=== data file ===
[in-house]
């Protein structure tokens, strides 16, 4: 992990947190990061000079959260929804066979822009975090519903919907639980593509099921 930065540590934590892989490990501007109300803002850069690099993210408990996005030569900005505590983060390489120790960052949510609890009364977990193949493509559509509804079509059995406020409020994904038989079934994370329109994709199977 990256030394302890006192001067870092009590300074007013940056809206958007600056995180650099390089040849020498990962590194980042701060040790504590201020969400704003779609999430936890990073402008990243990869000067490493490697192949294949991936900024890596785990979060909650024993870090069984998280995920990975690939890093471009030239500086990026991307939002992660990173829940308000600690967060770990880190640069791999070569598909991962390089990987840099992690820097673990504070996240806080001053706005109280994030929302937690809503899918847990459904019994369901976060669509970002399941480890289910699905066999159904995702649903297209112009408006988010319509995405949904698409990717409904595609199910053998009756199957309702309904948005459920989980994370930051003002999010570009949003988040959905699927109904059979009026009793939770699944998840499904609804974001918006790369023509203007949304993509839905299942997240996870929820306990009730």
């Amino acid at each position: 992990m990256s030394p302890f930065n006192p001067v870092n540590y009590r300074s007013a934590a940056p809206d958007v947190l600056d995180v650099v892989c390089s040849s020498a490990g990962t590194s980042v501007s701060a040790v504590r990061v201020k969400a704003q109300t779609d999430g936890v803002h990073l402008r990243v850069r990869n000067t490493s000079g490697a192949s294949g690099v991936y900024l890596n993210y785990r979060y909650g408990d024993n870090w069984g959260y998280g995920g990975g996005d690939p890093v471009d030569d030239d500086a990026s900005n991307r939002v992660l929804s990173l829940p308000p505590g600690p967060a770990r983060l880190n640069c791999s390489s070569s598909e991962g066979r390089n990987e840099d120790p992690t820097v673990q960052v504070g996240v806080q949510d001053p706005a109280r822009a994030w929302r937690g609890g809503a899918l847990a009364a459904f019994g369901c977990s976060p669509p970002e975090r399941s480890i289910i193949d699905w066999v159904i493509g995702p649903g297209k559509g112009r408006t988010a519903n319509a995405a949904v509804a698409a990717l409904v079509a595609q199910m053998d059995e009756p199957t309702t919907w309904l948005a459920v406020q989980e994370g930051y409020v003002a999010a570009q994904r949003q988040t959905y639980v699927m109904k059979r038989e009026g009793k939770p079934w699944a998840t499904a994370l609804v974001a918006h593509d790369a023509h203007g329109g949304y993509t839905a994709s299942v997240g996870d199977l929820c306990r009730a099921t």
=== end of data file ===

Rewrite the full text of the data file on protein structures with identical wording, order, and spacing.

[in-house]
């Protein structure tokens, strides 16, 4: 992990947190990061000079959260929804066979822009975090519903919907639980593509099921 930065540590934590892989490990501007109300803002850069690099993210408990996005030569900005505590983060390489120790960052949510609890009364977990193949493509559509509804079509059995406020409020994904038989079934994370329109994709199977 990256030394302890006192001067870092009590300074007013940056809206958007600056995180650099390089040849020498990962590194980042701060040790504590201020969400704003779609999430936890990073402008990243990869000067490493490697192949294949991936900024890596785990979060909650024993870090069984998280995920990975690939890093471009030239500086990026991307939002992660990173829940308000600690967060770990880190640069791999070569598909991962390089990987840099992690820097673990504070996240806080001053706005109280994030929302937690809503899918847990459904019994369901976060669509970002399941480890289910699905066999159904995702649903297209112009408006988010319509995405949904698409990717409904595609199910053998009756199957309702309904948005459920989980994370930051003002999010570009949003988040959905699927109904059979009026009793939770699944998840499904609804974001918006790369023509203007949304993509839905299942997240996870929820306990009730």
């Amino acid at each position: 992990m990256s030394p302890f930065n006192p001067v870092n540590y009590r300074s007013a934590a940056p809206d958007v947190l600056d995180v650099v892989c390089s040849s020498a490990g990962t590194s980042v501007s701060a040790v504590r990061v201020k969400a704003q109300t779609d999430g936890v803002h990073l402008r990243v850069r990869n000067t490493s000079g490697a192949s294949g690099v991936y900024l890596n993210y785990r979060y909650g408990d024993n870090w069984g959260y998280g995920g990975g996005d690939p890093v471009d030569d030239d500086a990026s900005n991307r939002v992660l929804s990173l829940p308000p505590g600690p967060a770990r983060l880190n640069c791999s390489s070569s598909e991962g066979r390089n990987e840099d120790p992690t820097v673990q960052v504070g996240v806080q949510d001053p706005a109280r822009a994030w929302r937690g609890g809503a899918l847990a009364a459904f019994g369901c977990s976060p669509p970002e975090r399941s480890i289910i193949d699905w066999v159904i493509g995702p649903g297209k559509g112009r408006t988010a519903n319509a995405a949904v509804a698409a990717l409904v079509a595609q199910m053998d059995e009756p199957t309702t919907w309904l948005a459920v406020q989980e994370g930051y409020v003002a999010a570009q994904r949003q988040t959905y639980v699927m109904k059979r038989e009026g009793k939770p079934w699944a998840t499904a994370l609804v974001a918006h593509d790369a023509h203007g329109g949304y993509t839905a994709s299942v997240g996870d199977l929820c306990r009730a099921t």